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Our Top 5 Olympic Venues

With Olympic fever hitting us all hard it would be no surprise to find more than the odd work colleague calling in an uncharacteristic sick day. Without intending to damage productivity we feel it is our duty here at FutureCapeTown to scratch our Olympic pox. Here are our top 5 favourite venues set to host events at the London Olympics 2012.

1. Velodrome

The timber clad Velodrome by Hopkins Architects is an easy winner. Simple, elegant and classy this venue we consider timeless. Its toned down façade treatment is well balanced with an evocative form which emphasises the steep banks of an indoor cycling track. Definitely watch the video above, and check out a timelapse of the construction period over here.

2. Aquatic Centre

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The Aquatic Centre by Zaha Hadid architects  noses into second position. This building has some incredible spaces and the evocative forms one would expect from Zaha do not disappoint. This is typified by the ceiling which seemingly finds its inspiration in the dolphin kick of an Olympic swimmer. We do however find fault at the starchitect excess this roof required and consider it the trait of yesteryears icons. The temporary stand extensions also appear as awkward clip-ons but knowing the best is saved for the locals works in this buildings favour. We’re certain she’ll be a beauty once her braces are removed.

3. Shooting Centre

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Grabbing a podium finish is the shooting arena by Magma architecture. The arena scores major points for its temporary structure, being capable of reuse at different locations and future events. What edges it ahead of the rest is its playful take on ‘bullet holes’ which add a bit of fun and bold colour to the Olympic line-up. Furthermore these bright dents have a useful purpose providing tension nodes and points of natural ventilation in the façade.

4. Basketball Arena

Just missing the podium is the basketball arena by Sinclair Knight Merz in partnership with Wilkinson Eyre and KSS. The vast structure is very white but an elephant it is not! It too is capable of re-use at other events. Working in its favour is its efficiency particularly when one considers that it is the largest ever temporary arena. Despite the random pattern we do however find the building a little less fun than its shooting range contemporary.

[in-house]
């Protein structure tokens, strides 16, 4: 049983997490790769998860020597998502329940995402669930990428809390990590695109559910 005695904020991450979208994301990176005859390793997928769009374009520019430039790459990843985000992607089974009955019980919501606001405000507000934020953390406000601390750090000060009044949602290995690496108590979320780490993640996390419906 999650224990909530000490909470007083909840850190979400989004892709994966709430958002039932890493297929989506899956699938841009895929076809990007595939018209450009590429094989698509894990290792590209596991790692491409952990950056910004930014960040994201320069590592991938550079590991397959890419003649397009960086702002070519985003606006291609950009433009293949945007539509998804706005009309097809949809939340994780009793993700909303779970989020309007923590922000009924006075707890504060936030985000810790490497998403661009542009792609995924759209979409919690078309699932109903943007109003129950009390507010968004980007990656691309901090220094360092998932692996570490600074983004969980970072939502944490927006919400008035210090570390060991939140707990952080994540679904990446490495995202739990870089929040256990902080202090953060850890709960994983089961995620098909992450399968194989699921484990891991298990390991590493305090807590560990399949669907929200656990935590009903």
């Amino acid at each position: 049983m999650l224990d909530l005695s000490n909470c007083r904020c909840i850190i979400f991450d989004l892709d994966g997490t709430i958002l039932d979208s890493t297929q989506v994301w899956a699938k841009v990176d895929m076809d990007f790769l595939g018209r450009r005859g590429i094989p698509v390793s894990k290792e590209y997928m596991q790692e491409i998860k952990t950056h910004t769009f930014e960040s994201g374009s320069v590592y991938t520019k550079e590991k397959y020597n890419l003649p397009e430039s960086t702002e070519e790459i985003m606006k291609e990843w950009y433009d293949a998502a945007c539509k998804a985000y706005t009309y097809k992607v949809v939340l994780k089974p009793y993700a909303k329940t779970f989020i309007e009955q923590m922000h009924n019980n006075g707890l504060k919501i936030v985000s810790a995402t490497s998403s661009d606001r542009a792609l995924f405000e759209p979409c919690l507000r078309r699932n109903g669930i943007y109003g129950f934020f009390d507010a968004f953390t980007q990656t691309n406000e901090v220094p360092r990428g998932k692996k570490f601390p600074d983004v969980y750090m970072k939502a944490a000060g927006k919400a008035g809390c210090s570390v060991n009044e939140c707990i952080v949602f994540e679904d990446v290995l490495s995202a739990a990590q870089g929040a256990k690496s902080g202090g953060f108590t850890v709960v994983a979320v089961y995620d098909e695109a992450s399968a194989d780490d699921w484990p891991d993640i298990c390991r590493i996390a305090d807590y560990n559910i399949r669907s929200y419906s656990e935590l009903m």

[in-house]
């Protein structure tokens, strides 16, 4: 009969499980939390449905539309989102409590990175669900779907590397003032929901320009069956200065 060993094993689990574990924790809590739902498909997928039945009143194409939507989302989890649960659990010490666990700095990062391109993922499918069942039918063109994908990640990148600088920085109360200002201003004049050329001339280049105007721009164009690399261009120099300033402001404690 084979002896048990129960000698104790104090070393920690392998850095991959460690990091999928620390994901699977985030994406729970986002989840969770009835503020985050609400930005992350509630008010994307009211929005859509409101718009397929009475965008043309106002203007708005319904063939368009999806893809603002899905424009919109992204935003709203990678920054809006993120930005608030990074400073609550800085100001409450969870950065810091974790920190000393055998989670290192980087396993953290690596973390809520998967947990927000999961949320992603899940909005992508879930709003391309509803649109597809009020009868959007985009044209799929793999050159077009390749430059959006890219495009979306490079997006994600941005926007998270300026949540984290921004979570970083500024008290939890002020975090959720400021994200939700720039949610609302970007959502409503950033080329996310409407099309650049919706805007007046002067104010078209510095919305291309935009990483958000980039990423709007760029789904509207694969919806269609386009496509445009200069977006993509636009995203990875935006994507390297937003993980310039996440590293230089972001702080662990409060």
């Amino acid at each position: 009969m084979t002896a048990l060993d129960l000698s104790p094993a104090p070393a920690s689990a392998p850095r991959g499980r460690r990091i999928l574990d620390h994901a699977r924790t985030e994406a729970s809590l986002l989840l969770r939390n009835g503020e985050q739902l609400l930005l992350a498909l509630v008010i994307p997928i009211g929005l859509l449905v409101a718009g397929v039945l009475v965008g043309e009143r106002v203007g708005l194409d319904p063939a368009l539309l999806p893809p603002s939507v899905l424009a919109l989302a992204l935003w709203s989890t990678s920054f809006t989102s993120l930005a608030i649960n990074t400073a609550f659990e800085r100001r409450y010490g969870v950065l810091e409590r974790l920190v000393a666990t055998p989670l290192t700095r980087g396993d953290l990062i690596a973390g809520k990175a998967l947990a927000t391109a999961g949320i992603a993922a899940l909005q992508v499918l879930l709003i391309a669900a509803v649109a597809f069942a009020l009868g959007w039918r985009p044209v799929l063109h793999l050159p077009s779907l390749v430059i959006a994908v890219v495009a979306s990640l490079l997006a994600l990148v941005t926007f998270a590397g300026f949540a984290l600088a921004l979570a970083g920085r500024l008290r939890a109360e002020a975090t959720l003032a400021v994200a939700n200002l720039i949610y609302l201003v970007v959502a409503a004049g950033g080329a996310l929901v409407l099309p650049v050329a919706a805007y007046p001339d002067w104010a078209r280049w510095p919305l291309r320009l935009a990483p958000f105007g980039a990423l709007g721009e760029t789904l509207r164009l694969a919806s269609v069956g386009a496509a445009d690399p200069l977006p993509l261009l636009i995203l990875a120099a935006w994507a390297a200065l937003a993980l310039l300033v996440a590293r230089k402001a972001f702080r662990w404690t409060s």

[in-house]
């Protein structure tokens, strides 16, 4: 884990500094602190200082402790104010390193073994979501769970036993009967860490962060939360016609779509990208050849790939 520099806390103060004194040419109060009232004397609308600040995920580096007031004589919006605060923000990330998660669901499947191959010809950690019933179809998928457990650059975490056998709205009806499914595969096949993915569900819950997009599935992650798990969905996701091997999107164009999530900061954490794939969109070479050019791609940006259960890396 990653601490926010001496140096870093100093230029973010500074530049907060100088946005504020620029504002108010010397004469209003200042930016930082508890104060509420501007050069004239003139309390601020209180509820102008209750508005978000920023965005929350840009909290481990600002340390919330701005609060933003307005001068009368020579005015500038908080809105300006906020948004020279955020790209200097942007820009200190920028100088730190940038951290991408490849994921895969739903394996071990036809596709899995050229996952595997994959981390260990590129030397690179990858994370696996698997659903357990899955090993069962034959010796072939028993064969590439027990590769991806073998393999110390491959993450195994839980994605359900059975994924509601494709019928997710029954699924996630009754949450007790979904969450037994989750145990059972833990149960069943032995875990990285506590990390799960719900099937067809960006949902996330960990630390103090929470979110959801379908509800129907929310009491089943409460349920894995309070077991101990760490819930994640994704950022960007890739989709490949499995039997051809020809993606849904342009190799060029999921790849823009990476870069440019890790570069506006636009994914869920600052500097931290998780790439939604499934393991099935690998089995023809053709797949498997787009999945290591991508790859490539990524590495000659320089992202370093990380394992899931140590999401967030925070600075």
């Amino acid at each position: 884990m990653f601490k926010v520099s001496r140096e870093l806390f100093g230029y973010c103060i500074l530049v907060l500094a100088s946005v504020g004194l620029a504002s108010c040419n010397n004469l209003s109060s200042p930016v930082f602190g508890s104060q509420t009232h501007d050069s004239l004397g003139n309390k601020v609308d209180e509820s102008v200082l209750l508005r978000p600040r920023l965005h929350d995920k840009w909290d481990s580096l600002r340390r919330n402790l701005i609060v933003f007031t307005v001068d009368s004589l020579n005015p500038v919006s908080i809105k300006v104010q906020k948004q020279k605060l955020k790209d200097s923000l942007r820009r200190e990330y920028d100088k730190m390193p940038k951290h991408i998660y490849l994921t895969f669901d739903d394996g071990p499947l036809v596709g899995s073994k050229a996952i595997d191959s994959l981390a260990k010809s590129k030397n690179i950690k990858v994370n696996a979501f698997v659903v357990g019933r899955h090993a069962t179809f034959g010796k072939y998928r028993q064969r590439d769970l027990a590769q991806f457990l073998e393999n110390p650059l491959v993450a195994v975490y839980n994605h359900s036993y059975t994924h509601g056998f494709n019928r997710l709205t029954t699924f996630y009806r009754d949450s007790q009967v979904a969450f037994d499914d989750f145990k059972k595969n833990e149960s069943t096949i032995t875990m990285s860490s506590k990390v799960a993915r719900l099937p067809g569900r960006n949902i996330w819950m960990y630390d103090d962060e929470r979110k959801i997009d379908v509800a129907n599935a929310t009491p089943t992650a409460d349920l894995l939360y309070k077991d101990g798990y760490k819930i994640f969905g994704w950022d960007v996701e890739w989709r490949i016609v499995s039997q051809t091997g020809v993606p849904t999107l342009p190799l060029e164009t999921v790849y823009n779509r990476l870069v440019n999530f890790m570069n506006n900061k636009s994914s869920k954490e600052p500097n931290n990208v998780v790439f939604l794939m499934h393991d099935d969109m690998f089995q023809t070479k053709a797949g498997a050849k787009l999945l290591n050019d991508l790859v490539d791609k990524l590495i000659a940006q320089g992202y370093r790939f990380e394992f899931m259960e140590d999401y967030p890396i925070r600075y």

5. Olympic Park

The fifth position is awarded to the Queen Elizabeth Olympic Park and master plan itself. It is positioned in the previously neglected East of London upon what was an industrial wasteland. The park stitches together multiple well populated communities and as part of its legacy will see the construction of affordable housing. This also ensures the venues will have users in the future.

All in all a good set of competitors, worthy of any sick day, even if the sport they might be hosting is an early round of curling.

Image courtesy of davehighbury at flickr.com

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  • http://twitter.com/aiBester Adriaan Bester

    This looks like a dream for any lover of Lego or Simcity – the city of London has put together a spectacular showpiece so far. Our dear Cape Town will shine in few decades, best we start planning now. 

  • http://twitter.com/Dalli_Weyers Dalli Weyers

    Come on Future Cape Town. By not restricting the competitors to individual venues and then placing the entire Olympic Park at number five, you’ve got it all wrong. The Park that rejuvenates, reconnects disparate communities, includes the future construction of affordable housing and that makes the other venues sustainable can’t be compared to, let alone appear on a list alongside, those individual buildings and then most certainly can’t be placed last. Starchitect foregrounding above broader community systems thinking needs to be a thing of the past.

    • http://twitter.com/futurecapetown futurecapetown.com

       Correction: The Park with the potential to rejuvenate (although the site has already been decontaminated) and the potential to reconnect. The affordable housing is not high up on our list in terms of architecture, given the budget cuts, but in terms of the legacy, the park is indeed a massive positive.

      The park here was considered in terms of landscape architecture.

      You would also be interested in:  http://futurecapetown.com/2011/09/part-1-lessons-for-cape-town-to-approach-global-events/#.UBr3y0SL2FU

  • http://www.OSlOlSO.tumblr.com OSlOlSO

    Such a nice read. My favourite is the Aquatics Center. However, I might be a little biased. Swimmers for the world! 

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